Tuesday, September 8, 2009

Beyond the garden gate: Local insight into the Victorian female suffrage movement

In 1891 more than 28,000 women signed the Woman's Petition requesting the right to vote. Joanna Fitch has prepared this set of six case studies investigating the possible suffrage involvement of women in selected towns and suburbs in Victoria in the years following 1891. The six areas are St Kilda, Bairnsdale, Hawthorn, Casterton, Maryborough and Colac.

The general information in the book is gleaned from secondary sources and the information used in the case studies is primarily from newspaper articles and / or books written about the local history of the area. No attempt appears to have been made to investigate the minute books and records of the women's organisations during the period up to 1908 when women in Victoria won the right to vote in State government elections.

The case studies however do provide an insight into some of the factors that would have contributed to the possible involvement or non-involvement of women in working to win suffrage. The many footnotes provide a guide for further research.

A list of numbers of women in towns and suburbs is provided as well as suggestions for locating additional information about some of the women who signed the 1891 petition.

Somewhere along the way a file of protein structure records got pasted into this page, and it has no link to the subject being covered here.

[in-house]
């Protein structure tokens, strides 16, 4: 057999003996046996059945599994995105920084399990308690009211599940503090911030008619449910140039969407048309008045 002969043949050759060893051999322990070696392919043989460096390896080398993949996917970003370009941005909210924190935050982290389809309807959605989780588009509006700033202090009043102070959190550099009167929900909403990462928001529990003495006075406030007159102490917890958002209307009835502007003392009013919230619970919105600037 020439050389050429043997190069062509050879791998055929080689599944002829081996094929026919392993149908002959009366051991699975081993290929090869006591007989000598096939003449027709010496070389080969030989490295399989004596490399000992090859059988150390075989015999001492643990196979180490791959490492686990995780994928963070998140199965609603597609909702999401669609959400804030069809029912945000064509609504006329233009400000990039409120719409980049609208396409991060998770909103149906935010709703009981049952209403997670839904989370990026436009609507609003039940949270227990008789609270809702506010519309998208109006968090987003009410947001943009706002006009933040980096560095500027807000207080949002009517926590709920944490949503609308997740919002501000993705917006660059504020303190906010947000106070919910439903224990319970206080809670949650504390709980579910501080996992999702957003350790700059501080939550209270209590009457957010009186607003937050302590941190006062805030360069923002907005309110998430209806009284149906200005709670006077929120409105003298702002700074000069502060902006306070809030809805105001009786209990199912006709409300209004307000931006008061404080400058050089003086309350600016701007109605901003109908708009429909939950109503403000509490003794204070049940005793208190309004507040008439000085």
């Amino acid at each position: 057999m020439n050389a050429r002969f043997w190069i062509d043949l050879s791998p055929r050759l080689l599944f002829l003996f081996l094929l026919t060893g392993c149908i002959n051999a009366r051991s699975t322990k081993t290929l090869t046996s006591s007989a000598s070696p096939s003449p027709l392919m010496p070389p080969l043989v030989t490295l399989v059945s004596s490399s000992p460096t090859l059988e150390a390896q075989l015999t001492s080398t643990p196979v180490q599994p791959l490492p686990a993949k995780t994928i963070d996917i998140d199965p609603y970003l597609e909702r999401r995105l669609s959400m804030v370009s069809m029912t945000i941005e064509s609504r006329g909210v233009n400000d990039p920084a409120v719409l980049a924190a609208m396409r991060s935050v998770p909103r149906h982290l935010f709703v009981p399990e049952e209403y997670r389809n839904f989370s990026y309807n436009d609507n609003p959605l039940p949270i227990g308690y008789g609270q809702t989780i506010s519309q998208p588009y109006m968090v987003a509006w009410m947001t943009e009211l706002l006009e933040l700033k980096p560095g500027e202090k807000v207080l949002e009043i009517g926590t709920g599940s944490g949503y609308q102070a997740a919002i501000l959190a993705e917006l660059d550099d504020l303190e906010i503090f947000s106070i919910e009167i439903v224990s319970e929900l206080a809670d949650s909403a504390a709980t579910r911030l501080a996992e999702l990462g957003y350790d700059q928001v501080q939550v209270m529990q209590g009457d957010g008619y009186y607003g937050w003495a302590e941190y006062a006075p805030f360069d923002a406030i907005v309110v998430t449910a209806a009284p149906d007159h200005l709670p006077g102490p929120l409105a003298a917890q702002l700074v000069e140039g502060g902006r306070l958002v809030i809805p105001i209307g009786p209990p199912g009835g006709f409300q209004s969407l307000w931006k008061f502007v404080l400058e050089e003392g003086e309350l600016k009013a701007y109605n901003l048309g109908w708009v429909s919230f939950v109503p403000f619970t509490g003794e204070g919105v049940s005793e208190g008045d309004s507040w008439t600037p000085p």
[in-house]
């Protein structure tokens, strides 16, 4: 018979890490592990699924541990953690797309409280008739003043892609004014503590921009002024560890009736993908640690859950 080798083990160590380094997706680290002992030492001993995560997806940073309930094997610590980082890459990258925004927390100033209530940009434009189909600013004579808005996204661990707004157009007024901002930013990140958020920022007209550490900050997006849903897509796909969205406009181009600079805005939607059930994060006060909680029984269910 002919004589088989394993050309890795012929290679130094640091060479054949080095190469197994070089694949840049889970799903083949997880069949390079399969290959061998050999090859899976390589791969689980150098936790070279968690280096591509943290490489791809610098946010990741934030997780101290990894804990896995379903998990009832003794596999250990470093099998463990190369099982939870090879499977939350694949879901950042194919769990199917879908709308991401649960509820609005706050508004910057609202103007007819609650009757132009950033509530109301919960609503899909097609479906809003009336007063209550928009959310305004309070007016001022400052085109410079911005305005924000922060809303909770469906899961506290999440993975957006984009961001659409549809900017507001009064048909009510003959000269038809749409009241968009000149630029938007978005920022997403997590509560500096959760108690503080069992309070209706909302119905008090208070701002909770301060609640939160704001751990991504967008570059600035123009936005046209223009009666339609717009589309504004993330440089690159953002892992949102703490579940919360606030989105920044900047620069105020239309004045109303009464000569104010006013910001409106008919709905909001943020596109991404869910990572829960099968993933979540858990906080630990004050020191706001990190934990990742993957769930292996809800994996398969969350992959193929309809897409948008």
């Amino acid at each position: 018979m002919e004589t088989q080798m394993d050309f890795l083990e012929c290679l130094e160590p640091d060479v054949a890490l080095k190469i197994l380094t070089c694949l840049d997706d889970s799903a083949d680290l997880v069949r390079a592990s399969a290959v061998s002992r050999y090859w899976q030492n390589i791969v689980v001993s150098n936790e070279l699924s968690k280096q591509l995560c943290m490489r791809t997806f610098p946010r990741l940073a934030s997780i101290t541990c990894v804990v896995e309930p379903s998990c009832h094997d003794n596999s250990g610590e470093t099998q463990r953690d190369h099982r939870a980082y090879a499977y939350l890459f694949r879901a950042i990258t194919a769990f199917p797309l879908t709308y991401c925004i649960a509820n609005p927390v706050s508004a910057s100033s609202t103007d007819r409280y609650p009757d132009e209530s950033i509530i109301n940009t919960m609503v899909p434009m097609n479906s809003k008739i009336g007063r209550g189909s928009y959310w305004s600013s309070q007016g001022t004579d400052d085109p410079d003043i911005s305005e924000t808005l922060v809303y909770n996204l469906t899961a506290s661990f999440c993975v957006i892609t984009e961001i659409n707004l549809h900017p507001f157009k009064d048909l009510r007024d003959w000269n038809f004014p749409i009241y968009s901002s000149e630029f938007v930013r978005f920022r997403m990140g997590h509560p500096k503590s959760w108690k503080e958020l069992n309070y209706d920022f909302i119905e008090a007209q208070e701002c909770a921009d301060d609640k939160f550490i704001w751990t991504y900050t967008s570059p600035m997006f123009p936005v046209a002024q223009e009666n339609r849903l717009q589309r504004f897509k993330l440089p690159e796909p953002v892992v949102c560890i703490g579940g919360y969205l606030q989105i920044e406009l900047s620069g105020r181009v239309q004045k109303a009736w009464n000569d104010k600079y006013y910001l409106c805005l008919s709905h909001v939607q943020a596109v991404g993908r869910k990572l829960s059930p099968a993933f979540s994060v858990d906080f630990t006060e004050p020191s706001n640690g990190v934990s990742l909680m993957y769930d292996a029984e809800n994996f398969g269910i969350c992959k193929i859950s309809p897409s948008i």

A copy of this publication is available online from the Victorian Women's Trust website - www.vwt.org.au. Copies of the book can be purchased from the Victorian Women's Trust.

The index to the 1891 Woman's Petition can be found online.
Additional information about the collection of the petition signatures in 1891 is available in the online exhibition - The WCTU & the 1891 Woman's Petition

1 comment:

Pauline said...

I had no idea Casterton was one of the selected areas, Vicki. My grandmother was a teacher in the area at the time, so she could have been involved. She later married my grandfather, who was so against women's advancement that he refused to pay pay my aunt's Melbourne University graduation fee, and she had to borrow it from an aunt. Thanks, Vicki. I'll delve into it and tell the family. Pauline M.